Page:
Northern Ireland reforms ‘need stronger AHP input’

The CSP Northern Ireland is asking for stronger allied health professional representation at strategic levels in the country’s health service.

The Society’s call came in response to the NI assembly’s proposed new health and social care reform legislation and was part of a presentation by the NI Allied Health Professions Federation. Tom Sullivan, CSP NI policy officer, said the Society intended to influence ‘the biggest change to health service structure in Northern Ireland in a generation’. The proposals include replacing the four regional health boards with one strategic regional authority, as well as introducing a regional agency for public health and well-being, and local commissioning groups with local government representation. Mr Sullivan said one strategic health authority was to be welcomed and he also looked forward to a more ‘bottom-up’ approach to commissioning, as well as broader emphasis on public health. However, the CSP expressed concern that AHPs could be overlooked. CSP chair of Council and AHPF representative Liz Cavan told Frontline: ‘We are unhappy with the AHP representation in the proposals, but felt we were able to give good input on how physiotherapists add value to patient care. ‘We are looking at AHP representation at every level, starting with the Department [of Health, Social Services and Public Health], regional, trust and commissioning levels,’ she added. ‘We are trying to ensure it is not only medicine, nursing and social services that are represented but also AHPs.’ The briefing criticised the lack of support structures for AHPs within the department and called for at least one AHP seat on the new local commissioning groups. Ms Cavan was also concerned that restructuring at trust level had  resulted in directors of services managing a range of professions, rather than therapy managers. The government plans to have the new agencies in place by April 2009.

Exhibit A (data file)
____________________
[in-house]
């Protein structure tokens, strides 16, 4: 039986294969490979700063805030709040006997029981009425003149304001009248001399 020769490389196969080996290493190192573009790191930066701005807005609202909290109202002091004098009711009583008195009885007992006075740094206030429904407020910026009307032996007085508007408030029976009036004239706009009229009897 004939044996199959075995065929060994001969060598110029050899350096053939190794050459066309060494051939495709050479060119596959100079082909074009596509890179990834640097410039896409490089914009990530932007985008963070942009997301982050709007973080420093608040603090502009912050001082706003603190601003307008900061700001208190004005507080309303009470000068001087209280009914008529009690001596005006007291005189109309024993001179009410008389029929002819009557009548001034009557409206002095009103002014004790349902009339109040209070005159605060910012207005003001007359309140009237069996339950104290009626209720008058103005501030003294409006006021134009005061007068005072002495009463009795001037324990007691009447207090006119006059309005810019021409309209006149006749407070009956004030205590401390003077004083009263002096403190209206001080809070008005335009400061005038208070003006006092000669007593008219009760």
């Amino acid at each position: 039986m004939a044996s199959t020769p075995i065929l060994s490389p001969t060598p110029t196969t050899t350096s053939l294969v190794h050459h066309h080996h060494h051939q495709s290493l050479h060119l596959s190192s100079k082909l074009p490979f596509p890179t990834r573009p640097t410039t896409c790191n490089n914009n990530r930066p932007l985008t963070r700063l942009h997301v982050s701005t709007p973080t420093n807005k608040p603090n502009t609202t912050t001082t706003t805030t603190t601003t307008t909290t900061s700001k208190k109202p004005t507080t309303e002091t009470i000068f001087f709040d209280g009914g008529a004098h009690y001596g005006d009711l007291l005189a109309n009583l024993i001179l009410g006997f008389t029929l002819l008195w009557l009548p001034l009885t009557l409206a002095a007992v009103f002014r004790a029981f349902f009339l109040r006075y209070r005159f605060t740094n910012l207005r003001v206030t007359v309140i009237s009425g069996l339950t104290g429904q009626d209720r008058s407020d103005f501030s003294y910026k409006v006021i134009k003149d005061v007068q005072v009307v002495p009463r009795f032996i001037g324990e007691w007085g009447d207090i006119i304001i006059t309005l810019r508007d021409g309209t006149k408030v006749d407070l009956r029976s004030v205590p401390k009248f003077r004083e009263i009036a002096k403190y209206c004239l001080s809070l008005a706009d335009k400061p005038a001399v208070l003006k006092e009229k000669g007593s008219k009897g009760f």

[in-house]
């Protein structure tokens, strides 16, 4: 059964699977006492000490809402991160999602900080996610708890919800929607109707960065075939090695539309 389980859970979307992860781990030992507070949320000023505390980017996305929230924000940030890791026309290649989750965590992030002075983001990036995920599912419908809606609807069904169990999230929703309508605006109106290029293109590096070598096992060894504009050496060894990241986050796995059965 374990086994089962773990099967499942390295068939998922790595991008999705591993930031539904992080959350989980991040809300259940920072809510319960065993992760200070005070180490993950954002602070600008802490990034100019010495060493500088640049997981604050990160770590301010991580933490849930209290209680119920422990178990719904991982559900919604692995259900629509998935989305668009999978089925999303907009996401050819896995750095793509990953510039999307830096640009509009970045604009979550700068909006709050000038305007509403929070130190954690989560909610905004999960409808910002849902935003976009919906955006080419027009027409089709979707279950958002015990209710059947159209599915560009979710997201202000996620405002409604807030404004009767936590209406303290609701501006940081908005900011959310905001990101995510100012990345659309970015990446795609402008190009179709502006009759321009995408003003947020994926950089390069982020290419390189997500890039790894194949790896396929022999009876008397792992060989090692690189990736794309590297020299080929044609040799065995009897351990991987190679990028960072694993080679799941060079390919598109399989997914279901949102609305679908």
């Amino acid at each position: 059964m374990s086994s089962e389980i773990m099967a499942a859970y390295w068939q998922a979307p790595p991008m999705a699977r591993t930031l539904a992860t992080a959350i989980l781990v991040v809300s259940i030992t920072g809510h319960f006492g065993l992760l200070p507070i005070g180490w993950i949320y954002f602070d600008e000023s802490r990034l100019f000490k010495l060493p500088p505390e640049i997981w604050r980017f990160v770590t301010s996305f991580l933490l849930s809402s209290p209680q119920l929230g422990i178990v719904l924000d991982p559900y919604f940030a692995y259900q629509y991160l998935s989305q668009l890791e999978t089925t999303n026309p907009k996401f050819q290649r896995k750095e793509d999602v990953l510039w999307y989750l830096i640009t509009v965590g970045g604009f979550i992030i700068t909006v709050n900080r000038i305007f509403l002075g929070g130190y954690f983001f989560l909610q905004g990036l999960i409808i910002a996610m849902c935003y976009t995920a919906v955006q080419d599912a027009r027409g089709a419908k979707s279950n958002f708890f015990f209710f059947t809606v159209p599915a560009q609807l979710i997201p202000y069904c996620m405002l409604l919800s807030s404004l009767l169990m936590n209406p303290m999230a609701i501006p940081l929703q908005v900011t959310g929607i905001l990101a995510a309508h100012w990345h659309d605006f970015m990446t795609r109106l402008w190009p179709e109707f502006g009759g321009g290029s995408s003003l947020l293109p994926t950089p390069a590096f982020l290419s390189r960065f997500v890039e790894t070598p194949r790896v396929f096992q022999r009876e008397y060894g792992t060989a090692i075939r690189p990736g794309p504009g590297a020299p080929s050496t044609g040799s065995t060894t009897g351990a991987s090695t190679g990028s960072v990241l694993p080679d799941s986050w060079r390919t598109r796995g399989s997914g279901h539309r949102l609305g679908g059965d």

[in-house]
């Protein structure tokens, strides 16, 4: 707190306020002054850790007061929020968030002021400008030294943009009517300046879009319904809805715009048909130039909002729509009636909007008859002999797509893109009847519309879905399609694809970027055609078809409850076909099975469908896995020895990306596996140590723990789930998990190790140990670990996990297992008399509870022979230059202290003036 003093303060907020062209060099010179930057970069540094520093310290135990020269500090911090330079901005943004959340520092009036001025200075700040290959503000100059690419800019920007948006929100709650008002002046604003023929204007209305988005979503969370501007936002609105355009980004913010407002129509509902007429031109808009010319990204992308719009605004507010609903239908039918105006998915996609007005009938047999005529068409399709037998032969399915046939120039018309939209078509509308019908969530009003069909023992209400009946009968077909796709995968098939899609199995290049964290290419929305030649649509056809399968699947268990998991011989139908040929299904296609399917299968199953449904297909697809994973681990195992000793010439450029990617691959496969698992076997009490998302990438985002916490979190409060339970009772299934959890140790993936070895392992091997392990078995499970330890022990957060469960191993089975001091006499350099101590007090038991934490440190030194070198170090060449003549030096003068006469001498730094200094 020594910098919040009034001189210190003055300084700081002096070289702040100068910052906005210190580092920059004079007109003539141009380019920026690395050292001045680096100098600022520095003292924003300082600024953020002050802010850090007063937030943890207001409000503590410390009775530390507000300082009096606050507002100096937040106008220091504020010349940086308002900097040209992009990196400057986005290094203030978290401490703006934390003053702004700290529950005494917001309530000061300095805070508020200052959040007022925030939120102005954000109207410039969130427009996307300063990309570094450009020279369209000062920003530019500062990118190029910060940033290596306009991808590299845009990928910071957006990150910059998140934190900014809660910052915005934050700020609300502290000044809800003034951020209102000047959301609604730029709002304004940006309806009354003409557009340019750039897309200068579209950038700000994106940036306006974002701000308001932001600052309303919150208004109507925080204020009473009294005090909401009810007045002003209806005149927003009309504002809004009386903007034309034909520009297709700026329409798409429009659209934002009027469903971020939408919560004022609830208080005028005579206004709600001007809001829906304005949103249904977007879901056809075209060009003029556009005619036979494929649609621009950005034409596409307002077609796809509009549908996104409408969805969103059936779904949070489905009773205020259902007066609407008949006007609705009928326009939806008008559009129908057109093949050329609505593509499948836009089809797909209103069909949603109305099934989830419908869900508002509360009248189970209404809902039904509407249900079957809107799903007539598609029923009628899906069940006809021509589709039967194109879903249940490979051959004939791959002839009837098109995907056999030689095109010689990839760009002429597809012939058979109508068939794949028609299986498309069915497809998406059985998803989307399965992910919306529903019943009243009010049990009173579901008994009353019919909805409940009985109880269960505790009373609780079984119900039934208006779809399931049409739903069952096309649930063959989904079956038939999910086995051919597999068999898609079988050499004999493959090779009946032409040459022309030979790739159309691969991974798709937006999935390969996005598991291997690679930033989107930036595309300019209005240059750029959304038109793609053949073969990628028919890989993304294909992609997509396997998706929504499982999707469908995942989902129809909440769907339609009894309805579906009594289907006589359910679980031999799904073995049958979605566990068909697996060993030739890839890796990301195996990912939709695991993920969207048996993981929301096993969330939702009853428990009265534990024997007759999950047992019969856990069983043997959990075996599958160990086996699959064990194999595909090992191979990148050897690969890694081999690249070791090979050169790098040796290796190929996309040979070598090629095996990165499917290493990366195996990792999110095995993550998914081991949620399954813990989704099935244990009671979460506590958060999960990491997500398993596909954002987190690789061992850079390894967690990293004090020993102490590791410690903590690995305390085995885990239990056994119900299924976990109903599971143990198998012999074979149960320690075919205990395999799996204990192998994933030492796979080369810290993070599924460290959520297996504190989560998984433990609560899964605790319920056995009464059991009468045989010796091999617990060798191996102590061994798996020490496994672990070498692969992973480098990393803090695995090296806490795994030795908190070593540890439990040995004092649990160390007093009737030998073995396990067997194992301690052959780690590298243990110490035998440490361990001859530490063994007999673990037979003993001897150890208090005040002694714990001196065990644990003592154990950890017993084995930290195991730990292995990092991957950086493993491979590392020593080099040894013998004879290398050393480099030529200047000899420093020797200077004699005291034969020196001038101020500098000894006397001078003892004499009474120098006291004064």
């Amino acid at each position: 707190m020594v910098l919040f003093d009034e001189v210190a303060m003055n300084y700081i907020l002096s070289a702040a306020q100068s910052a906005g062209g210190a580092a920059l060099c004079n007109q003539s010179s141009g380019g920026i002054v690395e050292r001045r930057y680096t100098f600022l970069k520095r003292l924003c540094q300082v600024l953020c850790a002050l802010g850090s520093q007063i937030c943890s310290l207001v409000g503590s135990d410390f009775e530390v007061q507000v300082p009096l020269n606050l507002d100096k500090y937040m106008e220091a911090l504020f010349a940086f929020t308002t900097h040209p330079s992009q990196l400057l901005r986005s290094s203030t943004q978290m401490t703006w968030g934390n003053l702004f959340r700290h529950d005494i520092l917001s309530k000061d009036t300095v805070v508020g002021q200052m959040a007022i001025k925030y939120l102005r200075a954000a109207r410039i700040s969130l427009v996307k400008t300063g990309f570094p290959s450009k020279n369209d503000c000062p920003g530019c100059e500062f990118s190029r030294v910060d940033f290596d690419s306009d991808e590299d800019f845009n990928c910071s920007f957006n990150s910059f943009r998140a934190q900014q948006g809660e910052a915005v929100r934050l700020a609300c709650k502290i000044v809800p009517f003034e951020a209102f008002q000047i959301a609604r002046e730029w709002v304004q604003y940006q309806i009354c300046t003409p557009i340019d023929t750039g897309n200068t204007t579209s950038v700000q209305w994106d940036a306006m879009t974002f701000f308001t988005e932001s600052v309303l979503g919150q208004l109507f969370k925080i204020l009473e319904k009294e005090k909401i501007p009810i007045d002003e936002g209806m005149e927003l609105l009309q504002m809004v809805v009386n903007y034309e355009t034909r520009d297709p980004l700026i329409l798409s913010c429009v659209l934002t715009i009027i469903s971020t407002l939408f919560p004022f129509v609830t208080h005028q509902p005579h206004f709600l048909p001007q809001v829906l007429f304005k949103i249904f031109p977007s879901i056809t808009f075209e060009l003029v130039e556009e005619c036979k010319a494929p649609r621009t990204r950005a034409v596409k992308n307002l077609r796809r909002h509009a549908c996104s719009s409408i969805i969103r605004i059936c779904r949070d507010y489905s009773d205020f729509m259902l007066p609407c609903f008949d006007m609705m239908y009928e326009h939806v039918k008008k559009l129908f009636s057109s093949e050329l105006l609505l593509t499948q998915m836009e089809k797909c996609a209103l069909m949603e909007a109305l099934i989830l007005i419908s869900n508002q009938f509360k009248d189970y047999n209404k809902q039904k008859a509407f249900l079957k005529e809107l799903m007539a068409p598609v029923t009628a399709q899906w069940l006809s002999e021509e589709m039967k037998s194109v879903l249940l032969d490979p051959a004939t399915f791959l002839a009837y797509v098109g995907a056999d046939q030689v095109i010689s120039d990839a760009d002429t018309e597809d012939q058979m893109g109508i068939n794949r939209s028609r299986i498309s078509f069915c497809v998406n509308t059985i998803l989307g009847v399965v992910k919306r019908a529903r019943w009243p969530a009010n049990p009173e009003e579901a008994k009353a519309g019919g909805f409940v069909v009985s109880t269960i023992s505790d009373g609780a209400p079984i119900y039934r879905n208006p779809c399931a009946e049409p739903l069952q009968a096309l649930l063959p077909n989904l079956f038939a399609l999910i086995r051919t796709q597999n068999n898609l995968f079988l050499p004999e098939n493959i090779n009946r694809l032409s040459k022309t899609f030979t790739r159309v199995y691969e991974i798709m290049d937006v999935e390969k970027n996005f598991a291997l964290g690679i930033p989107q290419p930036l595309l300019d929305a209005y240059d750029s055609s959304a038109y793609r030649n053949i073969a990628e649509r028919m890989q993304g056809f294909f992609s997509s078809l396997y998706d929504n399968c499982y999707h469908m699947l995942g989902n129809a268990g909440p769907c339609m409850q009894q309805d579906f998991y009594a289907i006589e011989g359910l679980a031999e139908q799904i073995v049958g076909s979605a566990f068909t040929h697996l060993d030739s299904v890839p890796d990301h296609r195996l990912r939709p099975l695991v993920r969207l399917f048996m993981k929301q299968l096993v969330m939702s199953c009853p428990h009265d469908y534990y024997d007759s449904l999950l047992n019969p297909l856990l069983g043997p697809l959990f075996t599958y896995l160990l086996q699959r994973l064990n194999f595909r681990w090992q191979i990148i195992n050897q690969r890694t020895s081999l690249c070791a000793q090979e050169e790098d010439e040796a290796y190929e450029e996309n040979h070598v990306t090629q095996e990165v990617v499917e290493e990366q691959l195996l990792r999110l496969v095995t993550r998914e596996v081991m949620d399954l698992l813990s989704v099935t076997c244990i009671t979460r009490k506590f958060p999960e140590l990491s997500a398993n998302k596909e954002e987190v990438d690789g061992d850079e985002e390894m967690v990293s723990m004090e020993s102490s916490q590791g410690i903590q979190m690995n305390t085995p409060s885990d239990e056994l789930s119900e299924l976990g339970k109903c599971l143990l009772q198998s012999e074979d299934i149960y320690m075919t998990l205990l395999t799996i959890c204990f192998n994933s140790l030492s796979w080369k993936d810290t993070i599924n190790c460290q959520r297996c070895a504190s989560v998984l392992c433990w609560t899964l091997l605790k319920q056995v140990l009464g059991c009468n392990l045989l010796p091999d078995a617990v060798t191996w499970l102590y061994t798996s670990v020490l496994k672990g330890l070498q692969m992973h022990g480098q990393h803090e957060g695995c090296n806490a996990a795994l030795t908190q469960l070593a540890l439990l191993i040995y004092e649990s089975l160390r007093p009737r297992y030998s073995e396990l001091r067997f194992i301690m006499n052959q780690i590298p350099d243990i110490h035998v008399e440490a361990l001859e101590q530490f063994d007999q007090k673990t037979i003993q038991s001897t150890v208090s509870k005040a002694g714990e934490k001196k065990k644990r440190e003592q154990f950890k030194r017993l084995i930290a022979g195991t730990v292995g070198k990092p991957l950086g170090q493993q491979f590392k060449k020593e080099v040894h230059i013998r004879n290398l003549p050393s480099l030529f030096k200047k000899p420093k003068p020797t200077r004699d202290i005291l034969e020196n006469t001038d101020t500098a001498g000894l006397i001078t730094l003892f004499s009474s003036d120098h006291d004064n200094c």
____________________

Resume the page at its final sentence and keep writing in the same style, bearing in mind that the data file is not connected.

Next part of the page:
Louise Hunt

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